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Is this the first bell to signal the “end of days” for sans-serif fonts?

The recent transformations of the Burberry brand have included the removal of the veteran “foot” (serif typeface is a serif font). Daniel Lee is showing great effort as the new Creative Director of Burberry, after representing the British fashion house to carry out a series of image campaigns, such as appointing new brand ambassadors, and important above all, launch a new logo.


Just four years ago, the predecessor logo was announced with a minimalist design, using a bold sans-serif font (with a hint of a technology start-up) by the hands of a famous graphic designer. Peter Saville. The introduction of an alternative logo not only meant to renew Burberry’s brand, but also signaled possible changes to the fundamental norms of luxury branding in the new age.


In the past, the logos of luxury fashion brands were often “nailed” with elaborate details and curving lines, to recall the inherited heritage and history of the brand. But in the last few years, a series of fashion houses have abandoned their old logos in favor of a more “lightweight” version. These include Berluti, Balenciaga, Celine, Saint Laurent, Balmain, Calvin Klein, Rimowa… and so on. It seems that luxury brands all follow design trends created by technology corporations like Microsoft, Google and Spotify. Everything is changing, but increasingly the same. Some call this the “Helvetica-ization” of fashion.

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Talking about Burberry’s previous logo, Saville explained in interviews that he wanted to promote the optimization of the brand’s logo, following the direction of his predecessor, Riccardo Tisci. “The letters in the Burberry name itself were a gift to us,” Saville told Vogue Business. “It contains two Bs, three Rs and is very proportionate. The characters are spread out snugly in their place. So after we found a suitable typography, it was extremely smooth to finalize the logo into a unified whole.”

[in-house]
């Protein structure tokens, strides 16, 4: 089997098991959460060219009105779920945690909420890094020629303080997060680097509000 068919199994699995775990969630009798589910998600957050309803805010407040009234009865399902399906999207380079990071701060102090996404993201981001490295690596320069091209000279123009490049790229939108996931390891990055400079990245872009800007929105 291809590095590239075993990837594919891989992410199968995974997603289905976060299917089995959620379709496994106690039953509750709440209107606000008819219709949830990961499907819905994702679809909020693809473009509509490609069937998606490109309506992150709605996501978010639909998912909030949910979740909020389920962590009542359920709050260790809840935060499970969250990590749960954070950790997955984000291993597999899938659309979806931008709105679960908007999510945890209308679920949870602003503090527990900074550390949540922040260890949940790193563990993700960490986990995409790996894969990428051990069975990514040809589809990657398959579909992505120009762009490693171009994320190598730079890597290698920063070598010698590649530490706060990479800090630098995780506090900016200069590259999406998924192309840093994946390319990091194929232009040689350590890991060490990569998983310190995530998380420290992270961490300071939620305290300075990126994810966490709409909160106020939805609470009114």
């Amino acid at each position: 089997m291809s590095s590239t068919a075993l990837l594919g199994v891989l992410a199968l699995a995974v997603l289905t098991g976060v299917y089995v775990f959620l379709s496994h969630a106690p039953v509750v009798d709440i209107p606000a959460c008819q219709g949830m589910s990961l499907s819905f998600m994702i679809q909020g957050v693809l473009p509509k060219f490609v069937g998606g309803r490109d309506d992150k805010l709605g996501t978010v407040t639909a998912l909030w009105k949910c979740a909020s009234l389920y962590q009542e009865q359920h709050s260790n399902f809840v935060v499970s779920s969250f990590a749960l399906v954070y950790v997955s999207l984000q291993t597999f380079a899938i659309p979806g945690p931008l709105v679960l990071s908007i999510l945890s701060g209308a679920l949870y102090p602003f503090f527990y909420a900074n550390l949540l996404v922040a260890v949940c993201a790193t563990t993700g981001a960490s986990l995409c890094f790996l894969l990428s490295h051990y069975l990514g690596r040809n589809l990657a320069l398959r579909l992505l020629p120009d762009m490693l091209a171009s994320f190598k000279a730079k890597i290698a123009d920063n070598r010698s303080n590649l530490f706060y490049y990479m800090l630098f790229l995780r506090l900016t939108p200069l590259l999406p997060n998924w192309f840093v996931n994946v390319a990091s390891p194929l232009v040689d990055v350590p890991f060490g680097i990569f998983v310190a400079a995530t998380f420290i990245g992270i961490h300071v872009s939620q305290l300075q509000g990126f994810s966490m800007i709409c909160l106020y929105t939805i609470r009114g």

Tisci thinks the brand needs a logo suitable for embroidering on the collar of a chiffon shirt as well as when lining the inside of a trench coat. As a result, Burberry has joined the minimalist wave, to the point of almost “identifying” in the fashion industry. Logos, especially those of modern luxury brands, are often not fixed on a single product on a shelf. They’re on clothing, accessories, websites, home appliances and designer furniture, as well as on celebrity feeds on social media… so these logos need to be legible and legible. High visibility on all platforms. This also means as few details as possible.
Lee and new Burberry CEO Jonathan Akeroyd decided to announce a logo with legs (though still very minimalist), while reusing the classic logo with the image of the equestrian “Prorsum” – which was released to the public for the first time. which began in 1901, now in royal blue, these are clear moves towards Burberry breaking away from modern-day “traditions” under the leadership of Daniel Lee.
The public has yet to see the designs from Lee’s debut collection, but the designer has revealed his first creation for the brand through a promotional campaign in collaboration with photographer Tyrone. Lebon. The campaign, which brings together many famous British-born stars including Vanessa Redgrave, Raheem Sterling and Lennon Gallagher, predicts that honoring British heritage and bold British style will shape Burberry’s image under Daniel Lee.